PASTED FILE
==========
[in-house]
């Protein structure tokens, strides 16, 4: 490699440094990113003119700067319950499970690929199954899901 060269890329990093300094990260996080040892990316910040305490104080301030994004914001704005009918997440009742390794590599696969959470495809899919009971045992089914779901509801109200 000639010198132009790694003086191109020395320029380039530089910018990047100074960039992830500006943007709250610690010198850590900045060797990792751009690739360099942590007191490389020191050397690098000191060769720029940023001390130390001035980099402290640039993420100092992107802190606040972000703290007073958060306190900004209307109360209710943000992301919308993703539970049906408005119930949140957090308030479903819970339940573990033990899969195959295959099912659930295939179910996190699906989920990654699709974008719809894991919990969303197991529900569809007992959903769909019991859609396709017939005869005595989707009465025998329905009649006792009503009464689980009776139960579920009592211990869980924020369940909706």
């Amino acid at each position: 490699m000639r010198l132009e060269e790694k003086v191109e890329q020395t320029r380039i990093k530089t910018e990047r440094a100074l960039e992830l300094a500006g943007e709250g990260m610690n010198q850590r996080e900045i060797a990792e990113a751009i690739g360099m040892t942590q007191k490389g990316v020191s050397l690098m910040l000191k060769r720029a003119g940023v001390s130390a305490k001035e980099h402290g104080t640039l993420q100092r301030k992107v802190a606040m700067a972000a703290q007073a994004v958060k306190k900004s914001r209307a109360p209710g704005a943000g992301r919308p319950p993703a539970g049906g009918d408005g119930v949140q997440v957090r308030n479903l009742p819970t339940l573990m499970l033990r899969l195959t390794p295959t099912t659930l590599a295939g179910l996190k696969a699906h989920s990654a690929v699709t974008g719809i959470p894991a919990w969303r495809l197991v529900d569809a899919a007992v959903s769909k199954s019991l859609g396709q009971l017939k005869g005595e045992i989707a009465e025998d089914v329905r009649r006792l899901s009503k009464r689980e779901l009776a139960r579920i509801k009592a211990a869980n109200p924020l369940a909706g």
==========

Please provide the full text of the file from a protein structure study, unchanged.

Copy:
[in-house]
């Protein structure tokens, strides 16, 4: 490699440094990113003119700067319950499970690929199954899901 060269890329990093300094990260996080040892990316910040305490104080301030994004914001704005009918997440009742390794590599696969959470495809899919009971045992089914779901509801109200 000639010198132009790694003086191109020395320029380039530089910018990047100074960039992830500006943007709250610690010198850590900045060797990792751009690739360099942590007191490389020191050397690098000191060769720029940023001390130390001035980099402290640039993420100092992107802190606040972000703290007073958060306190900004209307109360209710943000992301919308993703539970049906408005119930949140957090308030479903819970339940573990033990899969195959295959099912659930295939179910996190699906989920990654699709974008719809894991919990969303197991529900569809007992959903769909019991859609396709017939005869005595989707009465025998329905009649006792009503009464689980009776139960579920009592211990869980924020369940909706």
């Amino acid at each position: 490699m000639r010198l132009e060269e790694k003086v191109e890329q020395t320029r380039i990093k530089t910018e990047r440094a100074l960039e992830l300094a500006g943007e709250g990260m610690n010198q850590r996080e900045i060797a990792e990113a751009i690739g360099m040892t942590q007191k490389g990316v020191s050397l690098m910040l000191k060769r720029a003119g940023v001390s130390a305490k001035e980099h402290g104080t640039l993420q100092r301030k992107v802190a606040m700067a972000a703290q007073a994004v958060k306190k900004s914001r209307a109360p209710g704005a943000g992301r919308p319950p993703a539970g049906g009918d408005g119930v949140q997440v957090r308030n479903l009742p819970t339940l573990m499970l033990r899969l195959t390794p295959t099912t659930l590599a295939g179910l996190k696969a699906h989920s990654a690929v699709t974008g719809i959470p894991a919990w969303r495809l197991v529900d569809a899919a007992v959903s769909k199954s019991l859609g396709q009971l017939k005869g005595e045992i989707a009465e025998d089914v329905r009649r006792l899901s009503k009464r689980e779901l009776a139960r579920i509801k009592a211990a869980n109200p924020l369940a909706g």